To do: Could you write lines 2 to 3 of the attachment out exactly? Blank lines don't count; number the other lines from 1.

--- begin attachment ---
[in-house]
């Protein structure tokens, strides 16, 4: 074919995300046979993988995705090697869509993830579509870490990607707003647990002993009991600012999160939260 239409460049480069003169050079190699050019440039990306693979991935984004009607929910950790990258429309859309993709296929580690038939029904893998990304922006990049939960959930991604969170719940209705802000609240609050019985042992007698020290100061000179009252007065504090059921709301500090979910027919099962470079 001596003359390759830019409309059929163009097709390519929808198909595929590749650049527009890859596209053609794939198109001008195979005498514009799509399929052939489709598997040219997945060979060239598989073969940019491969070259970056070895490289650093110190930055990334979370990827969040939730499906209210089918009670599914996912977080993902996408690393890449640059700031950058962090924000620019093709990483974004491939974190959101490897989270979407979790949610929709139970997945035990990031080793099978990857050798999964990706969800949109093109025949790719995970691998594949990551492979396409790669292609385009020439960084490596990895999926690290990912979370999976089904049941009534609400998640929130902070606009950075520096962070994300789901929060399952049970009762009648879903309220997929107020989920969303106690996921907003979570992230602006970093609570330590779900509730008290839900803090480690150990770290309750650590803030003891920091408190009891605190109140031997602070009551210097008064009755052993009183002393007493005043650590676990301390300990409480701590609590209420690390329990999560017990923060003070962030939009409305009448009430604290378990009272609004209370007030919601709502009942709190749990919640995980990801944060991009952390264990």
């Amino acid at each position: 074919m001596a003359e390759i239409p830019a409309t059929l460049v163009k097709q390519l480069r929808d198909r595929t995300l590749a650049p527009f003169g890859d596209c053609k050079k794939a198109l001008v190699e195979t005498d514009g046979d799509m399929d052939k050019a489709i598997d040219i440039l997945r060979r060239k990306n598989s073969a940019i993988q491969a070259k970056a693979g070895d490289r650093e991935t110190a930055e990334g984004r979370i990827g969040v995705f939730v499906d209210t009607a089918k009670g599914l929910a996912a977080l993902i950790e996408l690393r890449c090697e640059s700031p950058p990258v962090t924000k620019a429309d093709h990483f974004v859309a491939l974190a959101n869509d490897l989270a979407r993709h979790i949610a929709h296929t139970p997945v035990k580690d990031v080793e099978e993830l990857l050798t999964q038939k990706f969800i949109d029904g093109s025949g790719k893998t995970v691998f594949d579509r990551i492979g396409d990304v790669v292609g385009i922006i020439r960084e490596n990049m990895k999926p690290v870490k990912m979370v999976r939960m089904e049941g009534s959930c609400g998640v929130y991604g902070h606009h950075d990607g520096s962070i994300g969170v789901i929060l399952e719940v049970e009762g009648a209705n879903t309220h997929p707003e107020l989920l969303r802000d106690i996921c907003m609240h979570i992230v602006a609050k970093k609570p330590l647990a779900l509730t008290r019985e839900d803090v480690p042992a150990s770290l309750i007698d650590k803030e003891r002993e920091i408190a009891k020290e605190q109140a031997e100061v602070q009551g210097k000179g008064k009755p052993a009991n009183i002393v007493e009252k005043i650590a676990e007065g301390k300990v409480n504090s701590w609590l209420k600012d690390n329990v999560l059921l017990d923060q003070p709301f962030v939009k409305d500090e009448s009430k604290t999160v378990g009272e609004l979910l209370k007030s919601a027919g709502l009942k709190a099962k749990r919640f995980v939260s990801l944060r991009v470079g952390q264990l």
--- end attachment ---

């Protein structure tokens, strides 16, 4: 074919995300046979993988995705090697869509993830579509870490990607707003647990002993009991600012999160939260 239409460049480069003169050079190699050019440039990306693979991935984004009607929910950790990258429309859309993709296929580690038939029904893998990304922006990049939960959930991604969170719940209705802000609240609050019985042992007698020290100061000179009252007065504090059921709301500090979910027919099962470079 001596003359390759830019409309059929163009097709390519929808198909595929590749650049527009890859596209053609794939198109001008195979005498514009799509399929052939489709598997040219997945060979060239598989073969940019491969070259970056070895490289650093110190930055990334979370990827969040939730499906209210089918009670599914996912977080993902996408690393890449640059700031950058962090924000620019093709990483974004491939974190959101490897989270979407979790949610929709139970997945035990990031080793099978990857050798999964990706969800949109093109025949790719995970691998594949990551492979396409790669292609385009020439960084490596990895999926690290990912979370999976089904049941009534609400998640929130902070606009950075520096962070994300789901929060399952049970009762009648879903309220997929107020989920969303106690996921907003979570992230602006970093609570330590779900509730008290839900803090480690150990770290309750650590803030003891920091408190009891605190109140031997602070009551210097008064009755052993009183002393007493005043650590676990301390300990409480701590609590209420690390329990999560017990923060003070962030939009409305009448009430604290378990009272609004209370007030919601709502009942709190749990919640995980990801944060991009952390264990």
């Amino acid at each position: 074919m001596a003359e390759i239409p830019a409309t059929l460049v163009k097709q390519l480069r929808d198909r595929t995300l590749a650049p527009f003169g890859d596209c053609k050079k794939a198109l001008v190699e195979t005498d514009g046979d799509m399929d052939k050019a489709i598997d040219i440039l997945r060979r060239k990306n598989s073969a940019i993988q491969a070259k970056a693979g070895d490289r650093e991935t110190a930055e990334g984004r979370i990827g969040v995705f939730v499906d209210t009607a089918k009670g599914l929910a996912a977080l993902i950790e996408l690393r890449c090697e640059s700031p950058p990258v962090t924000k620019a429309d093709h990483f974004v859309a491939l974190a959101n869509d490897l989270a979407r993709h979790i949610a929709h296929t139970p997945v035990k580690d990031v080793e099978e993830l990857l050798t999964q038939k990706f969800i949109d029904g093109s025949g790719k893998t995970v691998f594949d579509r990551i492979g396409d990304v790669v292609g385009i922006i020439r960084e490596n990049m990895k999926p690290v870490k990912m979370v999976r939960m089904e049941g009534s959930c609400g998640v929130y991604g902070h606009h950075d990607g520096s962070i994300g969170v789901i929060l399952e719940v049970e009762g009648a209705n879903t309220h997929p707003e107020l989920l969303r802000d106690i996921c907003m609240h979570i992230v602006a609050k970093k609570p330590l647990a779900l509730t008290r019985e839900d803090v480690p042992a150990s770290l309750i007698d650590k803030e003891r002993e920091i408190a009891k020290e605190q109140a031997e100061v602070q009551g210097k000179g008064k009755p052993a009991n009183i002393v007493e009252k005043i650590a676990e007065g301390k300990v409480n504090s701590w609590l209420k600012d690390n329990v999560l059921l017990d923060q003070p709301f962030v939009k409305d500090e009448s009430k604290t999160v378990g009272e609004l979910l209370k007030s919601a027919g709502l009942k709190a099962k749990r919640f995980v939260s990801l944060r991009v470079g952390q264990l």